9 Nov 2016
#4: Incompatible With Life
You’re 20 weeks pregnant and it looks like something is wrong with the baby. How do you spend the rest of the pregnancy? Jodie and Adrian tell us how they handled a worst case scenario and came out of it feeling strengthened, loved, and grateful.
7 Oct 2015
#16: “This is What I Am Meant To Do”
Bente kept a journal when she was growing up in which she wrote that she would have 12 kids: 2 boys, then 2 girls, then 2 boys, and on and on. A couple of decades later we meet up with her and find that things went surprisingly well for her. Not only did she surpass her childhood expectations as far as number of children, she nailed her calling in life. Motherhood is where she feels most real, most fulfilled, and most whole. We talk with Bente about how she came to this decision, what the hardest parts have been, and what she expects from her children.
6 Mar 2017
Mini Episode #1: Love the One You’re With
Today’s episode is an essay written and read by Lizzie Heiselt. It takes on the “all that matters is that you have a healthy baby” idea. For anyone who’s been told this, you know there’s not really a response to that. On some level, it’s true. Having a baby—let alone a healthy one—is something to be grateful for. But it doesn’t mean that sometimes there isn’t something to mourn, that there isn’t a sense of loss. And it doesn’t mean that we’re not entitled to feel those feelings. Lizzie takes one angle on that—gender, specifically—and, in conversation mentioned that it’s not exactly a “you get what you get and you don’t get upset” kind of situation . . . more like a “love the one you’re with” sort of deal. And of course you will love the one you’re with. Even as you mourn what might have been.
30 Sep 2016
#25: Are We Done Yet?
Andrea Weaver’s family We all know that in family planning there is no “one size fits all,” there is no, “take this quiz and find out how many kids you should have!” There is not necessarily a magic number or a magic feeling. We knew that for many women the decision is just as much of an emotional decision as it is a rational one, that often spirituality and religion enter the picture, and that to even be having this conversation is a serious privilege—and at times a very weighty privilege. Stephanie Robertson’s crew So we talked to three women—one who is done have kids, one who undecided, and one who is open to having all the babies—about their experiences in childbearing. We talk about finances, spirituality, the culture of large families (and the culture as a whole), and all the things (silly and serious) that may weigh on our minds when thinking about babies. Alanna Smith and her family. We share these conversations with the hope that others (maybe even you!) can hear and discern what aspects of the decision are important to you and which are not. Maybe you’ll recognize some of your own hopes and thoughts and fears. But we also hope that you will make space for these women to have their own ideas and values and lives and that you wish them well on their own personal journeys.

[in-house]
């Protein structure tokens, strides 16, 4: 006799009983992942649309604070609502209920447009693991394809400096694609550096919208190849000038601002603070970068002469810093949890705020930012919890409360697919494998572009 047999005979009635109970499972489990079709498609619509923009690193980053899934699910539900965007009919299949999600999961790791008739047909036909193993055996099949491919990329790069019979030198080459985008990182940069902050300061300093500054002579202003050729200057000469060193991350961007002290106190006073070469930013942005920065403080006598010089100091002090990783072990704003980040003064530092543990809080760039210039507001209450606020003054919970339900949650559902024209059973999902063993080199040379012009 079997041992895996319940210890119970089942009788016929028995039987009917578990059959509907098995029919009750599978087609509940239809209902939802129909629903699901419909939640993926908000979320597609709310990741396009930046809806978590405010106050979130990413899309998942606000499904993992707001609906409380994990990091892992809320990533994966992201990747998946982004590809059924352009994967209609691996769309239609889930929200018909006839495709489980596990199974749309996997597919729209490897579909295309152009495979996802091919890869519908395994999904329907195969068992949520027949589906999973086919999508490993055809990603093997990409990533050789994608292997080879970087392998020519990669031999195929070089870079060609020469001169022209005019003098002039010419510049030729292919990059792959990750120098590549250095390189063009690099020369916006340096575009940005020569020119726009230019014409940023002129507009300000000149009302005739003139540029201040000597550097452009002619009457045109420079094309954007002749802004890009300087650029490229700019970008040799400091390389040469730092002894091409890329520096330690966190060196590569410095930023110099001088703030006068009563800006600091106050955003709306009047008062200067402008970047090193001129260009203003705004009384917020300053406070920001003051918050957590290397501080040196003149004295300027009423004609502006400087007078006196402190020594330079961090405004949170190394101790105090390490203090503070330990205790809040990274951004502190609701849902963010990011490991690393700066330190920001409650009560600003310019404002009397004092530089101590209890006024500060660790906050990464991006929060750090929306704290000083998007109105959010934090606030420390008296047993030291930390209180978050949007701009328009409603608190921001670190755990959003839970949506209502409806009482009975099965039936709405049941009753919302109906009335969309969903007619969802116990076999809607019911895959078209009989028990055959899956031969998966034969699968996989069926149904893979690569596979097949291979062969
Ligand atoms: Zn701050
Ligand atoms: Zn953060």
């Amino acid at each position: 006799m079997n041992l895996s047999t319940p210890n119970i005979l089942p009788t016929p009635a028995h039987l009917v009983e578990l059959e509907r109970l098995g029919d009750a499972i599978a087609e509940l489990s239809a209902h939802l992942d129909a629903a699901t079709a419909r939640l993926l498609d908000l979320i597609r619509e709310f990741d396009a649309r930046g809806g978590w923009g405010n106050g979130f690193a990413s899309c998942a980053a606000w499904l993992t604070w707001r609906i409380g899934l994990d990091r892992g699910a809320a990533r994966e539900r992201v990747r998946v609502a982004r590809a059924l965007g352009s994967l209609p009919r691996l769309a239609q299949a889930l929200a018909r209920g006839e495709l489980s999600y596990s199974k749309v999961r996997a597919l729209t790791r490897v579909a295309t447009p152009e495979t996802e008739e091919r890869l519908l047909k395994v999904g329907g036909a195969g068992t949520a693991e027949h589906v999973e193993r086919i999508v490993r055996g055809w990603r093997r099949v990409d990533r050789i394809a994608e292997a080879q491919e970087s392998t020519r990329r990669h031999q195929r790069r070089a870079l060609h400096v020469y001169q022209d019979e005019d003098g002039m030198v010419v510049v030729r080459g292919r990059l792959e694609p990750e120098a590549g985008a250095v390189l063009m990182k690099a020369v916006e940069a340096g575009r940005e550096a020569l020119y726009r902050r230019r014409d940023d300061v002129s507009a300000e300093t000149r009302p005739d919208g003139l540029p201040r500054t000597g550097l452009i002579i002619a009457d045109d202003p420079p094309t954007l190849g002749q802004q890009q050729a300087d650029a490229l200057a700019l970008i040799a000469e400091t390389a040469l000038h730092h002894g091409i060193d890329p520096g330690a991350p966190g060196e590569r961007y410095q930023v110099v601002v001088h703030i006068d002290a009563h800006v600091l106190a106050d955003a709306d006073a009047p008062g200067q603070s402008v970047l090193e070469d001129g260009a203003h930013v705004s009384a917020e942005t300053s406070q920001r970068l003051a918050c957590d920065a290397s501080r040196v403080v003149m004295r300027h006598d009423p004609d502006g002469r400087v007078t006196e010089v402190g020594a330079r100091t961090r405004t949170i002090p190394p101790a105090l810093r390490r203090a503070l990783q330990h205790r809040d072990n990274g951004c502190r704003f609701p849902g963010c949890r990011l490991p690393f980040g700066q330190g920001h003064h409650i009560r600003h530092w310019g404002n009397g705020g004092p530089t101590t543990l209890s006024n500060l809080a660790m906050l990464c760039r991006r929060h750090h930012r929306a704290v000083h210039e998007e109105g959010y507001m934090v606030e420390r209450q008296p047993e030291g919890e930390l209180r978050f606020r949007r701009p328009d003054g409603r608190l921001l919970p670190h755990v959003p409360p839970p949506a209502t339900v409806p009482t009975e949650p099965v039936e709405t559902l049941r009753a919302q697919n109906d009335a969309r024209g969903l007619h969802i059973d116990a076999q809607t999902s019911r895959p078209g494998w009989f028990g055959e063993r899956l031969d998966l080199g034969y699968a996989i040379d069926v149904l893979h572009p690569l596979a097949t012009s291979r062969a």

27 Feb 2019
#8: “I Don’t Want You To Bear Children” (part 1 of 2)
When she was 18 years old Misty Brough went from being a vibrant college freshman to being told that she was on the verge of death within a few hours. A year or so and many scans, surgeries, and treatments later, she was back at school, defying expectations and getting her life back on track. Then her doctor told her, “I don’t want you to bear children.” The risks and uncertainties—and the effects of the intense treatment she’d been through—made pregnancy a really, really bad idea. Adoption was her only option, so instead of going off birth control or having pelvic exams and hormone checks Misty’s path to motherhood started with paperwork, home studies, and background checks. And then the real work began. This is part 1 in a 2-part series on Misty and Jordan Brough and how they adopted their children. Misty and Jordan are also the owners of Adoption Arts, where they partner with artists to create and sell adoption themed art.
8 Dec 2015
#23: “You Just Live Life As Best You Can”
When Kristy went into labor at 33 weeks gestation and had her baby via emergency c-section, it seemed like a series of small miracles took place. She and the baby would have the healthiest outcome in a scary, unpredictable situation. End of story. But week after week, as Kristy and her family learned more about what had possibly caused her pre-term labor, it became clear how truly dire the situation was. Over the course of the next year and a half, Kristy endured a physically and emotionally painful roller coaster ride that left her with scars and bruises—but also with some of the most beautiful perspectives and relationships that life has to offer. Click here for Kristy’s GoFundMe account.